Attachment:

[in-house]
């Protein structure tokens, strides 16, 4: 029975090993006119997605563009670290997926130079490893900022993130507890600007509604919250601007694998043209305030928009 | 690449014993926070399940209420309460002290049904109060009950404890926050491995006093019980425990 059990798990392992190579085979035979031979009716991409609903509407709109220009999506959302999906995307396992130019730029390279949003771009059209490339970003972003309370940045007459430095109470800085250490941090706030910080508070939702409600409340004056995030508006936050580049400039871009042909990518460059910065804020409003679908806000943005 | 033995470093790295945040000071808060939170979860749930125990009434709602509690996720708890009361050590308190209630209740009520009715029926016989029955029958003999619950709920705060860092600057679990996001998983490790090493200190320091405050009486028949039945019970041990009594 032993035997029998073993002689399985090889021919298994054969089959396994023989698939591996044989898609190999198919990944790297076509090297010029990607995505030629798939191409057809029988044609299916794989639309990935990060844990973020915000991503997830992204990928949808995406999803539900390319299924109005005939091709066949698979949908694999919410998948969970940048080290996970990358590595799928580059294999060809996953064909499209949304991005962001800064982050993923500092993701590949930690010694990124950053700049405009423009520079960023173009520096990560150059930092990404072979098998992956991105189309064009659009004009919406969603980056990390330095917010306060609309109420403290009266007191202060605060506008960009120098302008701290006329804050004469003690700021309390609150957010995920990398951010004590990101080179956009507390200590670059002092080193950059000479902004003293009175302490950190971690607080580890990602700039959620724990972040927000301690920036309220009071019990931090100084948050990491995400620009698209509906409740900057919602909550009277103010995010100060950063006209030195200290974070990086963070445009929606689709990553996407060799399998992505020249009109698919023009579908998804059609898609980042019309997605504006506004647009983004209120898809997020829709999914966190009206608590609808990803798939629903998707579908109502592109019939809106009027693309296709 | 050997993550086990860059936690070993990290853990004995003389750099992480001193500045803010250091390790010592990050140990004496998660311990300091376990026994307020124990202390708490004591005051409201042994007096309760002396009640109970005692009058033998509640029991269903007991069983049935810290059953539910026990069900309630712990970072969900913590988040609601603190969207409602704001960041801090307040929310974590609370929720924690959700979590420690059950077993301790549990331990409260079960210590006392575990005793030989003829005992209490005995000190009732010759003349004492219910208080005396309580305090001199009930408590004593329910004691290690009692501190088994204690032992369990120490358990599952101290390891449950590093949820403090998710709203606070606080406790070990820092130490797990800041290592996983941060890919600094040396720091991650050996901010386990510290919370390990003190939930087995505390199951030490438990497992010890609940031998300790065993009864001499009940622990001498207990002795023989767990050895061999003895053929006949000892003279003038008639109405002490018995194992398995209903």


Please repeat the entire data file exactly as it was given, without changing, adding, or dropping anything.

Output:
[in-house]
């Protein structure tokens, strides 16, 4: 029975090993006119997605563009670290997926130079490893900022993130507890600007509604919250601007694998043209305030928009 | 690449014993926070399940209420309460002290049904109060009950404890926050491995006093019980425990 059990798990392992190579085979035979031979009716991409609903509407709109220009999506959302999906995307396992130019730029390279949003771009059209490339970003972003309370940045007459430095109470800085250490941090706030910080508070939702409600409340004056995030508006936050580049400039871009042909990518460059910065804020409003679908806000943005 | 033995470093790295945040000071808060939170979860749930125990009434709602509690996720708890009361050590308190209630209740009520009715029926016989029955029958003999619950709920705060860092600057679990996001998983490790090493200190320091405050009486028949039945019970041990009594 032993035997029998073993002689399985090889021919298994054969089959396994023989698939591996044989898609190999198919990944790297076509090297010029990607995505030629798939191409057809029988044609299916794989639309990935990060844990973020915000991503997830992204990928949808995406999803539900390319299924109005005939091709066949698979949908694999919410998948969970940048080290996970990358590595799928580059294999060809996953064909499209949304991005962001800064982050993923500092993701590949930690010694990124950053700049405009423009520079960023173009520096990560150059930092990404072979098998992956991105189309064009659009004009919406969603980056990390330095917010306060609309109420403290009266007191202060605060506008960009120098302008701290006329804050004469003690700021309390609150957010995920990398951010004590990101080179956009507390200590670059002092080193950059000479902004003293009175302490950190971690607080580890990602700039959620724990972040927000301690920036309220009071019990931090100084948050990491995400620009698209509906409740900057919602909550009277103010995010100060950063006209030195200290974070990086963070445009929606689709990553996407060799399998992505020249009109698919023009579908998804059609898609980042019309997605504006506004647009983004209120898809997020829709999914966190009206608590609808990803798939629903998707579908109502592109019939809106009027693309296709 | 050997993550086990860059936690070993990290853990004995003389750099992480001193500045803010250091390790010592990050140990004496998660311990300091376990026994307020124990202390708490004591005051409201042994007096309760002396009640109970005692009058033998509640029991269903007991069983049935810290059953539910026990069900309630712990970072969900913590988040609601603190969207409602704001960041801090307040929310974590609370929720924690959700979590420690059950077993301790549990331990409260079960210590006392575990005793030989003829005992209490005995000190009732010759003349004492219910208080005396309580305090001199009930408590004593329910004691290690009692501190088994204690032992369990120490358990599952101290390891449950590093949820403090998710709203606070606080406790070990820092130490797990800041290592996983941060890919600094040396720091991650050996901010386990510290919370390990003190939930087995505390199951030490438990497992010890609940031998300790065993009864001499009940622990001498207990002795023989767990050895061999003895053929006949000892003279003038008639109405002490018995194992398995209903």